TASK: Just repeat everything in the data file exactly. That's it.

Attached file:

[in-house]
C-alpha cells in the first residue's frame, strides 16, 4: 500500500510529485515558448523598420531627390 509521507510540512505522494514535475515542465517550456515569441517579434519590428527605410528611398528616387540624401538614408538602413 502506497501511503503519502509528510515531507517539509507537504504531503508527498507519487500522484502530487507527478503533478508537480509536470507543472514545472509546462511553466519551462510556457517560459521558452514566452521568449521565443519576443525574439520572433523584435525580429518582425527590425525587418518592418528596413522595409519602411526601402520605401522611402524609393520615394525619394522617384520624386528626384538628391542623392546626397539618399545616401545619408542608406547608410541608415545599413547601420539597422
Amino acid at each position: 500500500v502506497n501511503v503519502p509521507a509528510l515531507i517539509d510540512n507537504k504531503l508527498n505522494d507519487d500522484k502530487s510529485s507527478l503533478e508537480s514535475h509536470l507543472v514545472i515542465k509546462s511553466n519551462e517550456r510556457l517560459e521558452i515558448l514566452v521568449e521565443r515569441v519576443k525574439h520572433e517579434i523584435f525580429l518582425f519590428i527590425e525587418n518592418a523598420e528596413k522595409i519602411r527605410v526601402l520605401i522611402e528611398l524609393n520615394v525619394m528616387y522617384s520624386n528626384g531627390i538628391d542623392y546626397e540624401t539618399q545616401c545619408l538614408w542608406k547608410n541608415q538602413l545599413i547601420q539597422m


[in-house]
C-alpha cells in the first residue's frame, strides 16, 4: 500500500510529485515558448523598420531627390 509521507510540512505522494514535475515542465517550456515569441517579434519590428527605410528611398528616387540624401538614408538602413 502506497501511503503519502509528510515531507517539509507537504504531503508527498507519487500522484502530487507527478503533478508537480509536470507543472514545472509546462511553466519551462510556457517560459521558452514566452521568449521565443519576443525574439520572433523584435525580429518582425527590425525587418518592418528596413522595409519602411526601402520605401522611402524609393520615394525619394522617384520624386528626384538628391542623392546626397539618399545616401545619408542608406547608410541608415545599413547601420539597422
Amino acid at each position: 500500500v502506497n501511503v503519502p509521507a509528510l515531507i517539509d510540512n507537504k504531503l508527498n505522494d507519487d500522484k502530487s510529485s507527478l503533478e508537480s514535475h509536470l507543472v514545472i515542465k509546462s511553466n519551462e517550456r510556457l517560459e521558452i515558448l514566452v521568449e521565443r515569441v519576443k525574439h520572433e517579434i523584435f525580429l518582425f519590428i527590425e525587418n518592418a523598420e528596413k522595409i519602411r527605410v526601402l520605401i522611402e528611398l524609393n520615394v525619394m528616387y522617384s520624386n528626384g531627390i538628391d542623392y546626397e540624401t539618399q545616401c545619408l538614408w542608406k547608410n541608415q538602413l545599413i547601420q539597422m